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Posted: October 12, 2010 7:00 p.m.

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Final Stand

Bobby Cox left his mark on a sport and a city

Dave Martin/AP Images/

Final farewell: Atlanta Braves manager Bobby Cox waves to the fans one last time after Monday's 3-2 loss to the San Francisco Giants in Game 4 of the National League Championship Series at Turner Field.

Seldom does real life have a Hollywood ending. Not in sunny California. Not in Atlanta. The Braves' 3-2 loss in Game 4 of the National League Divisional Series Monday could have set one up, had it gone the other way. Instead it was yet another painful playoff series loss. But for baseball fans, this one hurts more.

All around Turner Field the past two games, the theme was 11 for 6. It represented the number of wins the Braves needed to get retiring manager Bobby Cox (who wears No. 6) a second world championship. It was a tall order. Maybe wishful thinking. As it turns out, it wasn't a reality.

The NLDS played out the way everyone thought it would. Both teams had dominate starting pitching. Both teams shut down the other's offense. Sure, Braves fans hoped for a different outcome. And sure, each game could have gone either way. The Braves were a poor fielding team coming into the postseason and never bucked that trend. What if Brooks Conrad fields those balls in Game 3? What happens if Billy Wagner doesn't go down? What happens if…? The law of averages tends to work out. In the end, the Giants were just a better team.

It's almost fitting Cox's career came to and end the way it did — in a gut-wrenching series, with a home loss in an elimination game. With his decision to leave Derek Lowe in to face Pat Burrell in the seventh in he left us all with one last move to scrutinize. Fitting. And that has defined the Braves run under Cox. It's also what made him a manager players wanted to play for.

You can look back at the past two decades of Braves baseball and ask the obvious question. How did they manage to win just one World Series? All those division titles (14). All those playoff appearances (15). Law of averages right?

Cox may not have been the best game manager. He may not always have made the right in-game decisions. Like maybe leaving Lowe in a batter too long Monday or sticking with Conrad in Game 3. Then again, who are we to question anything he did. These are the very decisions that defined him. And in the end, players get paid to play the game at its highest level.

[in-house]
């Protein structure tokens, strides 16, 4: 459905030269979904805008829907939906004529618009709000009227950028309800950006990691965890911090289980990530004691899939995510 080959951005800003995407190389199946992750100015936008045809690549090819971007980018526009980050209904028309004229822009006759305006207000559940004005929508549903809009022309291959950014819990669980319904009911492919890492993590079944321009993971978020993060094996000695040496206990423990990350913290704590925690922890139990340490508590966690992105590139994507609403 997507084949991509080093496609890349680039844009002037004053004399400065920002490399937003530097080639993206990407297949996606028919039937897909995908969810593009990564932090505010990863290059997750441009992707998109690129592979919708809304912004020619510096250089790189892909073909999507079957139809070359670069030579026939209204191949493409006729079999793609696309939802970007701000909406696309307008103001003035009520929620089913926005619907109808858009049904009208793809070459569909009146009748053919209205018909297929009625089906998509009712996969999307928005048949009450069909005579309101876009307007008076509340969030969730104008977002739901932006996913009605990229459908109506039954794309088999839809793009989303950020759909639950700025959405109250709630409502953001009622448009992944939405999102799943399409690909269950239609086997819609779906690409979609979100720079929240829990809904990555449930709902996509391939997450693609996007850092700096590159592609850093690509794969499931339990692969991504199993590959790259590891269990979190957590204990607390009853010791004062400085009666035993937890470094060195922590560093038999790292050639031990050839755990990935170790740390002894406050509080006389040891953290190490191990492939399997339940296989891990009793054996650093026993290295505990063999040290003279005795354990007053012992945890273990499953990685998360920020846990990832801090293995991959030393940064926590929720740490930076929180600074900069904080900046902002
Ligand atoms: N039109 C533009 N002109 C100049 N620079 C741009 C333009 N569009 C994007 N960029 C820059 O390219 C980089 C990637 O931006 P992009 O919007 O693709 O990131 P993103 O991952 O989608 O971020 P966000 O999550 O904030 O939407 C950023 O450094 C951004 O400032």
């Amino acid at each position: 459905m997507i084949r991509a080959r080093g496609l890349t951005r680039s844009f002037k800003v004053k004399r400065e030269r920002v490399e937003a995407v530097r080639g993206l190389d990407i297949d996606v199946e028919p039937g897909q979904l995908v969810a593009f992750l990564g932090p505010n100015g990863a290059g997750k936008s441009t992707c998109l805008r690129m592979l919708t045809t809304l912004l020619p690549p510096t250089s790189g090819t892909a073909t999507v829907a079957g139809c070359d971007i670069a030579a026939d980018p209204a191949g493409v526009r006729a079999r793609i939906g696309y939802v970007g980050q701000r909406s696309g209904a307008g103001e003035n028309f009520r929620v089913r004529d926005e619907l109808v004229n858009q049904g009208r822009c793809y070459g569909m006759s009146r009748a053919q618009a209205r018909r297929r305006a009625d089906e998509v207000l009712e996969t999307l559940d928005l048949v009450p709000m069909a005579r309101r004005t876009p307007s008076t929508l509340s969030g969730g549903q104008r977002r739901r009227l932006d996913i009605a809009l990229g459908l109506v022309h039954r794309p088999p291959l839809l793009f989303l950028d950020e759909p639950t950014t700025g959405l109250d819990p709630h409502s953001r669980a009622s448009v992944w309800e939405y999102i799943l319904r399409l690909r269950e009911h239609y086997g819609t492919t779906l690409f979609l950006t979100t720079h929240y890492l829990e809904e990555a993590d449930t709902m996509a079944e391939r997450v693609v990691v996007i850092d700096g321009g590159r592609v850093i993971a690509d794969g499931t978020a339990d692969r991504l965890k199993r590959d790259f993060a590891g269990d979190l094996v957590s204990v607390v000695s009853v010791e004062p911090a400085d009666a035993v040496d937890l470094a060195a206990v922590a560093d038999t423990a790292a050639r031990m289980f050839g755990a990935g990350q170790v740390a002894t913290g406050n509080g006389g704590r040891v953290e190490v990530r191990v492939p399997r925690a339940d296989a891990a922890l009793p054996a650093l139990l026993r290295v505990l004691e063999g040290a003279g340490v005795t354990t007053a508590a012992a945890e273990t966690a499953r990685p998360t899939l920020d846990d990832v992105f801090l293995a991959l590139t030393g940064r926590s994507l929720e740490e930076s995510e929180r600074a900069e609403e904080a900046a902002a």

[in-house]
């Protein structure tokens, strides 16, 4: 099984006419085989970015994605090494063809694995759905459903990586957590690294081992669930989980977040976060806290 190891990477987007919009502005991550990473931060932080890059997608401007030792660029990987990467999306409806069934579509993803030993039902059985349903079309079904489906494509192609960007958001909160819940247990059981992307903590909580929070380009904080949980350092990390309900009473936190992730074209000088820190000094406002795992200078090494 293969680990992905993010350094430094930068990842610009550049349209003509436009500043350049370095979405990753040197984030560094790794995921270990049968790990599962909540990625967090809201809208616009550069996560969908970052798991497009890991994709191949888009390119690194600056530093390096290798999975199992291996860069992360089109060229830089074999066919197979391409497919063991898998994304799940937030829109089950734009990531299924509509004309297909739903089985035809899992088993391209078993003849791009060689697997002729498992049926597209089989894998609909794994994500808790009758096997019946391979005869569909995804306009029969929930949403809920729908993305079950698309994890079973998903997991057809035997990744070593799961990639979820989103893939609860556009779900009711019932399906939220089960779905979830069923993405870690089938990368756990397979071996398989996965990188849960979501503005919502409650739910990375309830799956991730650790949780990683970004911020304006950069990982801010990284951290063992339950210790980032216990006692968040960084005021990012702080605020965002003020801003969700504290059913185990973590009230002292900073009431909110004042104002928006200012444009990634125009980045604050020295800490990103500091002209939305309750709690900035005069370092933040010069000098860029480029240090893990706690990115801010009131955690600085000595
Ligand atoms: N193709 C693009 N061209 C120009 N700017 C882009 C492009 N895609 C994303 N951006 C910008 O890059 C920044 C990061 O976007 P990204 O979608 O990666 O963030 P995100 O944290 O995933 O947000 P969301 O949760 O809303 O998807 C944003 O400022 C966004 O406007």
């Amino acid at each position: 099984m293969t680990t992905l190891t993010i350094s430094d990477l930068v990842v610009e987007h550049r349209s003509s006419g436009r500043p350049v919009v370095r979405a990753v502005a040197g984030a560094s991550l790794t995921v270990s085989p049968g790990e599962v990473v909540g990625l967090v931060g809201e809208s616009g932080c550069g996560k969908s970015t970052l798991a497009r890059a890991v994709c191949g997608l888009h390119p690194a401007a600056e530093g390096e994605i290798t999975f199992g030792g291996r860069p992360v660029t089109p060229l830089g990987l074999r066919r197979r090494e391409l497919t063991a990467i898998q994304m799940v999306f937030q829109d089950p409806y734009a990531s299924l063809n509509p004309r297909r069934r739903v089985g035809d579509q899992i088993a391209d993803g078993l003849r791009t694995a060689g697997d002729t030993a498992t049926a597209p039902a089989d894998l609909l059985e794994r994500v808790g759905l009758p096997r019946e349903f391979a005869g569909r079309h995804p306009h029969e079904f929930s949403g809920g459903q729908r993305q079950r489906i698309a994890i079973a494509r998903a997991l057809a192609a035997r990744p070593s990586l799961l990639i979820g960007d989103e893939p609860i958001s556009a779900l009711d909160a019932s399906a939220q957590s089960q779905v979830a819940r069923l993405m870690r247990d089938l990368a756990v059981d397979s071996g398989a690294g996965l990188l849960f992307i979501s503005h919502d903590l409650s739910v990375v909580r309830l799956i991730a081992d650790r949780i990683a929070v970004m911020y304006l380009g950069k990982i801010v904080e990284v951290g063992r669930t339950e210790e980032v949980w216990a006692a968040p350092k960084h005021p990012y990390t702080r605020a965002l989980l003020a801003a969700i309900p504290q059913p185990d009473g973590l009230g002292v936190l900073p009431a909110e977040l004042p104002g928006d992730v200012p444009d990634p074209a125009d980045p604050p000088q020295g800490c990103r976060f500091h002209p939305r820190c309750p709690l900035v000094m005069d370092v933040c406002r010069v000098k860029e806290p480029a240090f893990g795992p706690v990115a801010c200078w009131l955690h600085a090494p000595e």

It's easy to think he did a little with a lot. Greg Maddux. Tom Glavine. John Smoltz. Chipper. Dave Justice. All the great players. But only one world championship. But it's obvious he did a lot with very little. The team in this series was a shell of the one that won 91 games. Perhaps only Cox guides them in the playoffs in the first place. Perhaps they make the postseason eight times instead of 16 during his run.

Nobody's mentioned much about who will be the Braves skipper next year. It's almost as if everyone held off on those thoughts in hopes Cox would change his mind. It's understandable. We likely won't see another coach/manager stay in one place for 25 years. The world is different now. So when Cox took his final curtain call Monday, his legacy will never be forgotten in Braves baseball. In Major League Baseball.

Our lasting images of Bobby Cox will be the dugout shots of him sitting next to Leo Mazzone during the postseason while his old pitching coach and friend rocked back-and-forth in angst. Or one of him sitting in his corner of the dugout entrance rooting for his players one moment only to throw an expletive toward home plate after a close pitch went against his pitcher. Or one of the fiery manager defending his players to an umpire en route to an ejection. And for all of Atlanta's successes or failures — whatever way you wish to view them, Bobby Cox was a man who loved his players. He was a man who loved the game. He wore metal spikes. He still had a live arm and threw it around with the guys even at 69. He chattered in the dugout like it was little league. He'd get to the ball park early and leave late.

Of all the wins and losses, Cox will always be remembered for his demeanor and his loyalty to his players. Yes, he was ejected from a record 158 games (161 if you count the postseason). But he wasn't out there to show an umpire up. You never saw him lose his cool like Lou Piniella did. It wasn't his style. And it wasn't about him.

Maybe Cox wasn't the best game manager. Maybe he stuck with his pitchers too long in games or tried to let a player get himself on track when instead he should have benched him. Maybe he wasn't the best at handling a pitching staff. But you'd be hard-pressed to find a better manager of men.

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